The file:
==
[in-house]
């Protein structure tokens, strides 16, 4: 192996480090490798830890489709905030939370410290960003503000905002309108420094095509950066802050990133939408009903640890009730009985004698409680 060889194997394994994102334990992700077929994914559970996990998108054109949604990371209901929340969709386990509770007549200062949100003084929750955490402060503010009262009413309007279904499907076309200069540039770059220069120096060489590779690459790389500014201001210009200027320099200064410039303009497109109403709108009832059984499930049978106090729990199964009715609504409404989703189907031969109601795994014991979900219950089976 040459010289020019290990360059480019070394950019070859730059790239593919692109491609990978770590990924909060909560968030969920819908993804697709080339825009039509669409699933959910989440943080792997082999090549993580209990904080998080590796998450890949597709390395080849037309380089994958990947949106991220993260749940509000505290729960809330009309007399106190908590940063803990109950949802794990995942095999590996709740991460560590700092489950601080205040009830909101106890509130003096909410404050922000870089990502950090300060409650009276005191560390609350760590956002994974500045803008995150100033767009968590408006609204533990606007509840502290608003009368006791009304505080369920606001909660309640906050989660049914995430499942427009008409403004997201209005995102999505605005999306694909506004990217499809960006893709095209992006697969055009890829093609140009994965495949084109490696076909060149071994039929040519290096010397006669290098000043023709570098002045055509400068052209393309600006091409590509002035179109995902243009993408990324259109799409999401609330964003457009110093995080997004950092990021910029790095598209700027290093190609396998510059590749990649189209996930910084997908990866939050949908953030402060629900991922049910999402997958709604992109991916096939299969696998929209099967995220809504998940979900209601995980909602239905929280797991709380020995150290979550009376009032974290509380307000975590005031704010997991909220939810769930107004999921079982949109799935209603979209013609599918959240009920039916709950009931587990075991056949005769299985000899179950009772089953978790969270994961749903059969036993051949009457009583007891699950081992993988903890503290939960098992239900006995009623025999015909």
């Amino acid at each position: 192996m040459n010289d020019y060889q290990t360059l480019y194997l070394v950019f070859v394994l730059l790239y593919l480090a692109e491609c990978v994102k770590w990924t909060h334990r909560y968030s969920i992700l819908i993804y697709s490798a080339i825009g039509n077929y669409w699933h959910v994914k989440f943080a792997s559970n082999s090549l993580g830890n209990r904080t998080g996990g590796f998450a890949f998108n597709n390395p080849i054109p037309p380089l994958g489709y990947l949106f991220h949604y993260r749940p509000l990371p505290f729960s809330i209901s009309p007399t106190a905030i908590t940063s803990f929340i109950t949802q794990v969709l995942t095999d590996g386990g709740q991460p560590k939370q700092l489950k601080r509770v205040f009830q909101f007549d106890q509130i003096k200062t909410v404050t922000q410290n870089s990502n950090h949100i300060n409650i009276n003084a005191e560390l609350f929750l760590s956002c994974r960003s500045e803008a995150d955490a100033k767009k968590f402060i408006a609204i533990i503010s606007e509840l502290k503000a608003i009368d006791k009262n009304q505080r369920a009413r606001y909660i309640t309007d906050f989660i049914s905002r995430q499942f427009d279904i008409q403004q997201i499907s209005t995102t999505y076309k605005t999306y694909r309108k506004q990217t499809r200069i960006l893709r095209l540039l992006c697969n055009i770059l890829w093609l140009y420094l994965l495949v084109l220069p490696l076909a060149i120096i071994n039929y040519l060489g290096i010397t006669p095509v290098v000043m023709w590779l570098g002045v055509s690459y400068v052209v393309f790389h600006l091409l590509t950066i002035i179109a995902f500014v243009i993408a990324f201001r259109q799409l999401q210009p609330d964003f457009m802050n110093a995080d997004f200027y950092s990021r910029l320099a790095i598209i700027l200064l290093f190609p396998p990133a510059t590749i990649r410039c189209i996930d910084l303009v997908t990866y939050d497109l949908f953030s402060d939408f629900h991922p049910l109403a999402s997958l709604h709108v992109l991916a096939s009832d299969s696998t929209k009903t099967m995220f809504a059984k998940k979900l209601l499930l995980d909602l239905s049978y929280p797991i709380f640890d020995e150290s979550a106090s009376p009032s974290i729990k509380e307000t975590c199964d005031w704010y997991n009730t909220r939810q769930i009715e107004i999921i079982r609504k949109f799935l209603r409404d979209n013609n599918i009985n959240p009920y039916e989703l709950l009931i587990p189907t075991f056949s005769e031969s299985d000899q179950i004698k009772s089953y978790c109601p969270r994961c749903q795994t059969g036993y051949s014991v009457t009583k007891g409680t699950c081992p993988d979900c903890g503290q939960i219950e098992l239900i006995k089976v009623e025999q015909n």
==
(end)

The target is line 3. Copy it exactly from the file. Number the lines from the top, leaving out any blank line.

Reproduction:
């Amino acid at each position: 192996m040459n010289d020019y060889q290990t360059l480019y194997l070394v950019f070859v394994l730059l790239y593919l480090a692109e491609c990978v994102k770590w990924t909060h334990r909560y968030s969920i992700l819908i993804y697709s490798a080339i825009g039509n077929y669409w699933h959910v994914k989440f943080a792997s559970n082999s090549l993580g830890n209990r904080t998080g996990g590796f998450a890949f998108n597709n390395p080849i054109p037309p380089l994958g489709y990947l949106f991220h949604y993260r749940p509000l990371p505290f729960s809330i209901s009309p007399t106190a905030i908590t940063s803990f929340i109950t949802q794990v969709l995942t095999d590996g386990g709740q991460p560590k939370q700092l489950k601080r509770v205040f009830q909101f007549d106890q509130i003096k200062t909410v404050t922000q410290n870089s990502n950090h949100i300060n409650i009276n003084a005191e560390l609350f929750l760590s956002c994974r960003s500045e803008a995150d955490a100033k767009k968590f402060i408006a609204i533990i503010s606007e509840l502290k503000a608003i009368d006791k009262n009304q505080r369920a009413r606001y909660i309640t309007d906050f989660i049914s905002r995430q499942f427009d279904i008409q403004q997201i499907s209005t995102t999505y076309k605005t999306y694909r309108k506004q990217t499809r200069i960006l893709r095209l540039l992006c697969n055009i770059l890829w093609l140009y420094l994965l495949v084109l220069p490696l076909a060149i120096i071994n039929y040519l060489g290096i010397t006669p095509v290098v000043m023709w590779l570098g002045v055509s690459y400068v052209v393309f790389h600006l091409l590509t950066i002035i179109a995902f500014v243009i993408a990324f201001r259109q799409l999401q210009p609330d964003f457009m802050n110093a995080d997004f200027y950092s990021r910029l320099a790095i598209i700027l200064l290093f190609p396998p990133a510059t590749i990649r410039c189209i996930d910084l303009v997908t990866y939050d497109l949908f953030s402060d939408f629900h991922p049910l109403a999402s997958l709604h709108v992109l991916a096939s009832d299969s696998t929209k009903t099967m995220f809504a059984k998940k979900l209601l499930l995980d909602l239905s049978y929280p797991i709380f640890d020995e150290s979550a106090s009376p009032s974290i729990k509380e307000t975590c199964d005031w704010y997991n009730t909220r939810q769930i009715e107004i999921i079982r609504k949109f799935l209603r409404d979209n013609n599918i009985n959240p009920y039916e989703l709950l009931i587990p189907t075991f056949s005769e031969s299985d000899q179950i004698k009772s089953y978790c109601p969270r994961c749903q795994t059969g036993y051949s014991v009457t009583k007891g409680t699950c081992p993988d979900c903890g503290q939960i219950e098992l239900i006995k089976v009623e025999q015909n």